On December 13, we had a visit from author Maurice Broaddus, who shared his thoughts on worldbuilding with us. Maurice is an accomplished author with some really terrific ideas. We focused primarily on two universes he had created: the Knights of Breton Court series, which retells King Arthur tales in our own world (specifically Indianapolis, IN), and a steampunk universe he has explored in several stories including "Pimp my Airship" (Apex Magazine) and "Steppin' Razor" (Asimov's).
Maurice explained that the Knights of Breton Court series came to him in part because he'd been working with a homeless teenager ministry, which sent him to a whole side of the city he'd never seen - under bridges, in undeveloped land and abandoned buildings. It was a new world for him. He was teaching writing seminars with teens and giving them a chance to re-imagine themselves as Princes and Princesses of the streets, and the idea started to come together. He said what was most terrifying about the stories was not the monsters, but the real life terrors.
He ended doing more research than planned. He wandered into areas of town taking notes on a clipboard, trying to understand the milieu and understand drug culture. He also watched YouTube videos of gang member initiations in Indianapolis. There is a surprising amount of stuff out there for research because people like to videotape themselves.
He also did extensive research on Arthuriana, including watching Excalibur and spending a year devouring everything King Arthur he could get his hands on. He also spoke to expert friends. He wanted to spend with some of the less well-known knights, not just the main ones. He included poety and comic books in his research (e.g. Camelot 3000).
Broaddus uses a very interesting prose style in the books, and I asked him whether it was deliberate. He said it was, and that he'd struggled with it, trying to be authentic to the characters but not making it impenetrable to readers. One of the dangers of slang is that it quickly becomes obsolete or outdated.
He had a great time with naming the characters.
He also mentioned that the writers' group that helped him with the books generally divided into two groups: white people with experience in Arthurian legend, and black people who weren't really into fantasy. Thus, they had very different experiences with the reading and were able to give him different perspectives on his work.
I asked about Merle, the scraggly white guy who is this universe's Merlin. Maurice said he wanted to reverse the magical negro stereotype, so he decided to make Merlin a "magical redneck."
Che asked how he worked the monsters into modern Indianapolis. In this world, magic is accepted. Maurice said it was something of a metaphor for homelessness, because if you know it's there, you see it; otherwise, you don't. This is a community with insider secrets, like the fact that there is a dragon under the apartment building.
At this point we switched over to talking about his Steampunk vision. Apparently these stories were born from a random suggestion he made on Twitter that he was going to write a steampunk story with all black characters and call it "Pimp my Airship." Before he knew it, five editors had asked to see the story! He dived into research by reading the Steampunk anthologies put together by the Vandermeers, but his immediate feeling was that he couldn't do anything like that because he didn't see himself in this genre. "Where are all the black people?"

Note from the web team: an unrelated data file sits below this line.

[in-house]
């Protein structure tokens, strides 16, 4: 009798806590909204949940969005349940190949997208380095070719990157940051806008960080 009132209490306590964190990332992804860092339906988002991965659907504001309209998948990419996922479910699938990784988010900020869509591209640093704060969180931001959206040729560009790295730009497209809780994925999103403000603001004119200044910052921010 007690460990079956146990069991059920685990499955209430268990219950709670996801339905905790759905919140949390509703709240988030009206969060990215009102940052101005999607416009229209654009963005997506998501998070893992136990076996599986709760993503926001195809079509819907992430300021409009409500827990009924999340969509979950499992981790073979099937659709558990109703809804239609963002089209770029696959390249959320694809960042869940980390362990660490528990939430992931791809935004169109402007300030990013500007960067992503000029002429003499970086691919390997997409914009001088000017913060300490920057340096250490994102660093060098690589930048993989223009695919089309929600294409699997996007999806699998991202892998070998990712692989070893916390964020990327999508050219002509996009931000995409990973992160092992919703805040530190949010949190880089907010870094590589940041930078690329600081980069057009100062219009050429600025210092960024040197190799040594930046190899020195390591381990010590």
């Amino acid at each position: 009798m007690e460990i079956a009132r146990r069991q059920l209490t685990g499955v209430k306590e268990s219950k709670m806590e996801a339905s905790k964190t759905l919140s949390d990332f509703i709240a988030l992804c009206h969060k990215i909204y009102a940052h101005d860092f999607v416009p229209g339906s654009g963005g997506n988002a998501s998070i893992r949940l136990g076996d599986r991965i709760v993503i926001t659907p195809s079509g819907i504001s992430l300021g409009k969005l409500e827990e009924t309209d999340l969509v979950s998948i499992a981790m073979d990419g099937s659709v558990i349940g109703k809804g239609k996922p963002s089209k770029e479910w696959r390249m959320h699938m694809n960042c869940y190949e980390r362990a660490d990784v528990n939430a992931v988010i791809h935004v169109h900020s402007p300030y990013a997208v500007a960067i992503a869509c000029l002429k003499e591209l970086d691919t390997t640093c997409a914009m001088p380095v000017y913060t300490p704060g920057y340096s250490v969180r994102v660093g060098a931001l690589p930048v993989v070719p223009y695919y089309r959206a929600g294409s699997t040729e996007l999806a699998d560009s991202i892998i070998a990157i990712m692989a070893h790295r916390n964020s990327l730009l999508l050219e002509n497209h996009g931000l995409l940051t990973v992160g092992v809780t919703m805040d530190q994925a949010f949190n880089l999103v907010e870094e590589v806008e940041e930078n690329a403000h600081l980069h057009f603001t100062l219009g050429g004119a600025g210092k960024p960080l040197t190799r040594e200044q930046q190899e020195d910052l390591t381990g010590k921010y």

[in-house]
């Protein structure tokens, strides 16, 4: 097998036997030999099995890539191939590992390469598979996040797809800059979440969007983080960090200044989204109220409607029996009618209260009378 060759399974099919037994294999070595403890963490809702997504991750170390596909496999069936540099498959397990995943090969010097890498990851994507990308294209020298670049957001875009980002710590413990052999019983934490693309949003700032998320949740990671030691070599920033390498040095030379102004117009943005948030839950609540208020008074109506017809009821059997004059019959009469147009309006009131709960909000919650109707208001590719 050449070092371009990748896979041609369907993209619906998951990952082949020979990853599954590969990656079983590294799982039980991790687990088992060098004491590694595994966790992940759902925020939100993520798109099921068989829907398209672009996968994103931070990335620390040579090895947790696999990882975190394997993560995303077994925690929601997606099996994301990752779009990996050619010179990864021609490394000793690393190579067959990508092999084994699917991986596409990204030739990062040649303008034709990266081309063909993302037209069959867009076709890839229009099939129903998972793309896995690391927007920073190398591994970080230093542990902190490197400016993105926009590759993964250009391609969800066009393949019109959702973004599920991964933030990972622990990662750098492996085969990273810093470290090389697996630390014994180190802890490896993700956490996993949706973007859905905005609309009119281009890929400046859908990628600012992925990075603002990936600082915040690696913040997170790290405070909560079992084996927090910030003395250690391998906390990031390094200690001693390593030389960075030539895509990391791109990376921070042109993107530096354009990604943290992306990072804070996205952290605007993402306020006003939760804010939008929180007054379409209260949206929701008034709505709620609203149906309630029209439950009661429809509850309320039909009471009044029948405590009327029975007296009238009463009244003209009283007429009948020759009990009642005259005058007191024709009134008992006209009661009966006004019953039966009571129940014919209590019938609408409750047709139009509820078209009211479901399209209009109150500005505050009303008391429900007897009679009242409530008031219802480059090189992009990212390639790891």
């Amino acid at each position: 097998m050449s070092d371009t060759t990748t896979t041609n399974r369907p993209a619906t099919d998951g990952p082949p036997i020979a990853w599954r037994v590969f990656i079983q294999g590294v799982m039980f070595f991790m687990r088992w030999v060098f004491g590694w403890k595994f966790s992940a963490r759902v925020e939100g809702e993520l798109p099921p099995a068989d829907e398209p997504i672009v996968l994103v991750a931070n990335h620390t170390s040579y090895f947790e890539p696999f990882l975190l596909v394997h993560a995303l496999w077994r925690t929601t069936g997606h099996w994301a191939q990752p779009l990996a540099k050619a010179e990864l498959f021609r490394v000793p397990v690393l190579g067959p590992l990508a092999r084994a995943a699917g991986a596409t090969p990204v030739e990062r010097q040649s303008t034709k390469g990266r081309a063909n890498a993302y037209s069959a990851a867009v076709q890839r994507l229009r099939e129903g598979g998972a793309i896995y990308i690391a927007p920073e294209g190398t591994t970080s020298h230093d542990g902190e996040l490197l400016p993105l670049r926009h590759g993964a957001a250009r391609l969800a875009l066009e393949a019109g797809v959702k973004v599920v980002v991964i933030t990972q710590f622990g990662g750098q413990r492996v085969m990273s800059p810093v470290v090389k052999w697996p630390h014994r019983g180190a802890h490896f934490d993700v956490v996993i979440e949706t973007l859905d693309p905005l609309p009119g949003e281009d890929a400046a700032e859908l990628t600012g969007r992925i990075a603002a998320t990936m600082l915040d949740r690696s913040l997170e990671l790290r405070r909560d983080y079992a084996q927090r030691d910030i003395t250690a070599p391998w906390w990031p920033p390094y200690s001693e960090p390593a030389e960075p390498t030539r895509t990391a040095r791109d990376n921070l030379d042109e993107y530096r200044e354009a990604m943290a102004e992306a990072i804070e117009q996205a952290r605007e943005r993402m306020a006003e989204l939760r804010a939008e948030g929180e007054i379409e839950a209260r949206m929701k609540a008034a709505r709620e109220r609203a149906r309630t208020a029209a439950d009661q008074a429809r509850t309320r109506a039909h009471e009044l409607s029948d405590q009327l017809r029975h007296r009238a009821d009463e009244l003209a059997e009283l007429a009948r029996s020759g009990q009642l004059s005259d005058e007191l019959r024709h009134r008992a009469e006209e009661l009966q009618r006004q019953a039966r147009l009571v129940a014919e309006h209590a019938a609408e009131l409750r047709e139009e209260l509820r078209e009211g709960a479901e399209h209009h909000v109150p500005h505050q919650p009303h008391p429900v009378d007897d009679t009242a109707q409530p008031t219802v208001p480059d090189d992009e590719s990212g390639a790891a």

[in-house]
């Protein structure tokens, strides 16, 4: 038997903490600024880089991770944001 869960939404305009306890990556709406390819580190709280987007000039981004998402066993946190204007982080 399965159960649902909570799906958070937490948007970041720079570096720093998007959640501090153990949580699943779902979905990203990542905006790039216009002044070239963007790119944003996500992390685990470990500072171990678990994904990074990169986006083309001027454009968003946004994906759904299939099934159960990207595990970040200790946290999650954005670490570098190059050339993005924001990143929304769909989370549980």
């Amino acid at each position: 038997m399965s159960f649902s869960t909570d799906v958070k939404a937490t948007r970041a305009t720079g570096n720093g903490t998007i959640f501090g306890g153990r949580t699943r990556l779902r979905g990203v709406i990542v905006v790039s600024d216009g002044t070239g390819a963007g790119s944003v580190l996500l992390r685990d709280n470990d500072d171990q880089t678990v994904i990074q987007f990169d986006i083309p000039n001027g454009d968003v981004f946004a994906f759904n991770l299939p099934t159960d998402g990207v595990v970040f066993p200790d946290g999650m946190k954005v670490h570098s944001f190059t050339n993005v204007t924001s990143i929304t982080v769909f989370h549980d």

From there he moved over to asking "What is a Steampunk universe for me?" He looked directly at colonialism, and created a modern Indianapolis where there is an Overcity and an Undercity, allowing him to explore class issues and tell different kinds of stories.
I remarked that the language used in the steampunk universe was strikingly different from the language used in the Kings of Breton Court stories. This is something I always find interesting, given my linguistic background, and it seems that he's as attentive to his prose as I am reading it! He said he had great fun with the language here. He described his background as being half Jamaican and half American born in London, so he really got into exploring the possibilities with language use here. He said that in steampunk generally, people tend to talk a certain way, but he wanted to take on the idea of code switching, where people speak differently for work than for friends, etc. How would that work in a steampunk universe?
Though he has done a lot of worldbuilding, you only get a small glimpse of it in each story, so he's goe back and explored further with 6 stories, 4 still unpublished (but somebody publish them because I want to read them!).
The back history of the steampunk universe is fascinating. The idea is that America never split off from Britain, and this allowed slavery to lasted an extra 100 years until automatons were designed that could do the work. That is one of the most interesting aspects of the universe for me: this world feels thoroughly steampunk, and yet modern at the same time. Another aspect of the world is that Jamaica was never colonized. He writes stories in part to work through and explore different social issues.
Maurice has two other worlds that he's also working on: one in ancient Africa, and one futuristic society where the church and military become one, leading to evangelistic colonialism.
He says that worldbuilding is his favorite part of writing, and I can believe it! There is so much cool here. He has a background in horror, and that clearly helps him in not shrinking away when things get rough. He explores difficult issues in frank and unblinking ways.
Maurice, thanks so much for being on the show and hanging in there through the technical difficulties I had (which have been edited out of the video, don't worry!). It was fascinating to hear about your work, and a delight to meet you.
Here's the video for more of the details: